Google Tests 4 Results Instead of 10
Is Google getting ready to display just four search results instead of seven? If reports like this one on SEORoundtable are accurate, SEOs are going to be fighting for an even smaller piece of Google’s most valuable piece of real estate.
SEORoundtable writer Barry Schwartz started following this story a couple weeks back when users began noticing Google was returning just seven results, instead of ten. He pointed out that Google had fiddled with the number returned results in the past. Still had never seen anything this consistent.
A Possible Answer
Over at SearchEngineJournal.com, Danny Sullivan noticed the same thing and confirmed it with some help from SEOMoz expert Dr. Peter Meyers. Myers isolated a spike in seven result returns starting around August 12.
Sullivan pointed out how it makes it easier for a single site to dominate the rankings. That’s something the legion of Google conspiracy theorists will readily agree with. While Sullivan isn’t calling it a conspiracy, single site domination has been on his hit list for a long time.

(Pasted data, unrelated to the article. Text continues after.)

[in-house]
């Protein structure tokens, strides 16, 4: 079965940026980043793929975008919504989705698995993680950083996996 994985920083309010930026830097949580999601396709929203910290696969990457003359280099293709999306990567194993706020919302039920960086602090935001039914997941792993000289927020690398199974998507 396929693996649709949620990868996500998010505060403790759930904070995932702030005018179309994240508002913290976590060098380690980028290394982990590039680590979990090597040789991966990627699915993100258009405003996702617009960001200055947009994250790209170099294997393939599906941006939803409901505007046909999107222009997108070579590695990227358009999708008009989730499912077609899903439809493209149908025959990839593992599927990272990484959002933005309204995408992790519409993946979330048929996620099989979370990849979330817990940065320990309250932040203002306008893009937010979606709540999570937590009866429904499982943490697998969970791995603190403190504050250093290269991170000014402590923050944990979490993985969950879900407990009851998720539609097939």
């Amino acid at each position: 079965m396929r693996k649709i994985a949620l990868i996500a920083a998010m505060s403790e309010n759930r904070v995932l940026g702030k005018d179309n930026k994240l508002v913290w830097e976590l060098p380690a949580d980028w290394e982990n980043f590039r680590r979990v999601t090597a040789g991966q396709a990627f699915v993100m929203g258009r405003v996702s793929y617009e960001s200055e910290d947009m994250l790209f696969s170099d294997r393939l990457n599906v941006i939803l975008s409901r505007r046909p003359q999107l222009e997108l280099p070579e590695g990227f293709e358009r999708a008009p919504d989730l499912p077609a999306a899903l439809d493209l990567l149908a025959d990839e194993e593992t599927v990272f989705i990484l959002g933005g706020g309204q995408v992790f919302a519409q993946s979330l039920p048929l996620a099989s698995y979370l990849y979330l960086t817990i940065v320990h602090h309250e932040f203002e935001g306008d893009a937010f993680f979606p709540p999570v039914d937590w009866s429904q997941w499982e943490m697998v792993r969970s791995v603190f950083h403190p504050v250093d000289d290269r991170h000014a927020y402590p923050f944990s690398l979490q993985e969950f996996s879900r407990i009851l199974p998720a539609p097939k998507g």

(Sullivan goes into considerable detail on this subject and we highly reading his whole article.)
After Sullivan’s article ran, Google responded with a statement that that, in their usual fashion, doesn’t really say much:
We’re continuing to work out the best ways to show multiple results from a single site when it’s clear users are interested in that site. Separately, we’re also experimenting with varying the number of results per page, as we do periodically. Overall our goal is to provide the most relevant results for a given query as quickly as possible, whether it’s a wide variety of sources or navigation deep into a particular source. There’s always room for improvement, so we’re going to keep working on getting the mix right.
So far, they’ve been mum on the subject of four result returns.
What it Means
Is Google experimenting with presenting fewer results as part of the next Penguin update? Or is something else at play?
How will your business be altered if Google lowers the number of search results to seven or four?